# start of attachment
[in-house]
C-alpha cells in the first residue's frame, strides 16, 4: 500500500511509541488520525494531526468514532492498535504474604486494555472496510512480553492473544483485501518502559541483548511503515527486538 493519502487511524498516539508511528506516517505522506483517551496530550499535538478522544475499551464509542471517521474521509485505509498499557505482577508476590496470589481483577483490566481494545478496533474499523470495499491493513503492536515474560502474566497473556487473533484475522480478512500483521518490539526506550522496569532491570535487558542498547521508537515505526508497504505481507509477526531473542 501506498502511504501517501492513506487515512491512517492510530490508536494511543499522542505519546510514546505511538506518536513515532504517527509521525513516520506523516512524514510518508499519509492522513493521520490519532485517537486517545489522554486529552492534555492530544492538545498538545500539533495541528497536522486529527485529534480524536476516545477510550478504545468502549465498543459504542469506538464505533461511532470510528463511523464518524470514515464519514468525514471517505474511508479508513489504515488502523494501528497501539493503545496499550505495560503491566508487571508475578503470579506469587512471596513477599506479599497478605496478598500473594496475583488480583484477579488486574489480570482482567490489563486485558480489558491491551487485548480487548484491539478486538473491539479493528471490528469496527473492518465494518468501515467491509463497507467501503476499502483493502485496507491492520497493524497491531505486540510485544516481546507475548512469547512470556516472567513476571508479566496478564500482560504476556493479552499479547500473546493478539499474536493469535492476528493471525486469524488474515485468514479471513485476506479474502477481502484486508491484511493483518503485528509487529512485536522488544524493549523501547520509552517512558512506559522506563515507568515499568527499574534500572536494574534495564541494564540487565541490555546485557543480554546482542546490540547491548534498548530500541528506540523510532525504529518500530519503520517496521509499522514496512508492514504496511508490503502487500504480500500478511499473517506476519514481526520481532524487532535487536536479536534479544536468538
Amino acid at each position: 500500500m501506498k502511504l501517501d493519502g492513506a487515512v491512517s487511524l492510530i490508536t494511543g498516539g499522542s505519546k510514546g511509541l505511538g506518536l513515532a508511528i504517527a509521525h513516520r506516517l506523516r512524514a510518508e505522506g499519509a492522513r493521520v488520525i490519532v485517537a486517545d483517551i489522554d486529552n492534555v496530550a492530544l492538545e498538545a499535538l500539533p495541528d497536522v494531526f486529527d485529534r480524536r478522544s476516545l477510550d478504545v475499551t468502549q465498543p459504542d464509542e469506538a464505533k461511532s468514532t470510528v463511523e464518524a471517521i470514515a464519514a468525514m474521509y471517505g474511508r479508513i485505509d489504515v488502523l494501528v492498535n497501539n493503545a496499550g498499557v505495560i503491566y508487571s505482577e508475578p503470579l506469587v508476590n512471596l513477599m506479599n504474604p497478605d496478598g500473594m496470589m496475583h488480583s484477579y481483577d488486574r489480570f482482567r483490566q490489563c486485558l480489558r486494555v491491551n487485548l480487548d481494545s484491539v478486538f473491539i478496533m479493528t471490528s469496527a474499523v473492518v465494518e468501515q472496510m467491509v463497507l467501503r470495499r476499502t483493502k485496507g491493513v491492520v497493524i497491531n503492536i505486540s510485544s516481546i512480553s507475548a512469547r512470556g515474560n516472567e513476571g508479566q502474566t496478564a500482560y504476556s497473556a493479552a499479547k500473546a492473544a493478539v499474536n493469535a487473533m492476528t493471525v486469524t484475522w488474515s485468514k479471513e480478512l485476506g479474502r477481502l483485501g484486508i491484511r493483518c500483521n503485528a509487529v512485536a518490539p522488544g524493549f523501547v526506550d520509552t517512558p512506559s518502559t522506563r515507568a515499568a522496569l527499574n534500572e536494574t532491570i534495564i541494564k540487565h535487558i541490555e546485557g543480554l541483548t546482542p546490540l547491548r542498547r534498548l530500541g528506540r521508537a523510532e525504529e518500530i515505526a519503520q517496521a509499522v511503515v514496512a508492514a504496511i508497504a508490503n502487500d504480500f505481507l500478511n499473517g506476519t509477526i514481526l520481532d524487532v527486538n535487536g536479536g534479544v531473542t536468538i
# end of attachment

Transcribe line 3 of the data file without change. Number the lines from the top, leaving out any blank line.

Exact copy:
Amino acid at each position: 500500500m501506498k502511504l501517501d493519502g492513506a487515512v491512517s487511524l492510530i490508536t494511543g498516539g499522542s505519546k510514546g511509541l505511538g506518536l513515532a508511528i504517527a509521525h513516520r506516517l506523516r512524514a510518508e505522506g499519509a492522513r493521520v488520525i490519532v485517537a486517545d483517551i489522554d486529552n492534555v496530550a492530544l492538545e498538545a499535538l500539533p495541528d497536522v494531526f486529527d485529534r480524536r478522544s476516545l477510550d478504545v475499551t468502549q465498543p459504542d464509542e469506538a464505533k461511532s468514532t470510528v463511523e464518524a471517521i470514515a464519514a468525514m474521509y471517505g474511508r479508513i485505509d489504515v488502523l494501528v492498535n497501539n493503545a496499550g498499557v505495560i503491566y508487571s505482577e508475578p503470579l506469587v508476590n512471596l513477599m506479599n504474604p497478605d496478598g500473594m496470589m496475583h488480583s484477579y481483577d488486574r489480570f482482567r483490566q490489563c486485558l480489558r486494555v491491551n487485548l480487548d481494545s484491539v478486538f473491539i478496533m479493528t471490528s469496527a474499523v473492518v465494518e468501515q472496510m467491509v463497507l467501503r470495499r476499502t483493502k485496507g491493513v491492520v497493524i497491531n503492536i505486540s510485544s516481546i512480553s507475548a512469547r512470556g515474560n516472567e513476571g508479566q502474566t496478564a500482560y504476556s497473556a493479552a499479547k500473546a492473544a493478539v499474536n493469535a487473533m492476528t493471525v486469524t484475522w488474515s485468514k479471513e480478512l485476506g479474502r477481502l483485501g484486508i491484511r493483518c500483521n503485528a509487529v512485536a518490539p522488544g524493549f523501547v526506550d520509552t517512558p512506559s518502559t522506563r515507568a515499568a522496569l527499574n534500572e536494574t532491570i534495564i541494564k540487565h535487558i541490555e546485557g543480554l541483548t546482542p546490540l547491548r542498547r534498548l530500541g528506540r521508537a523510532e525504529e518500530i515505526a519503520q517496521a509499522v511503515v514496512a508492514a504496511i508497504a508490503n502487500d504480500f505481507l500478511n499473517g506476519t509477526i514481526l520481532d524487532v527486538n535487536g536479536g534479544v531473542t536468538i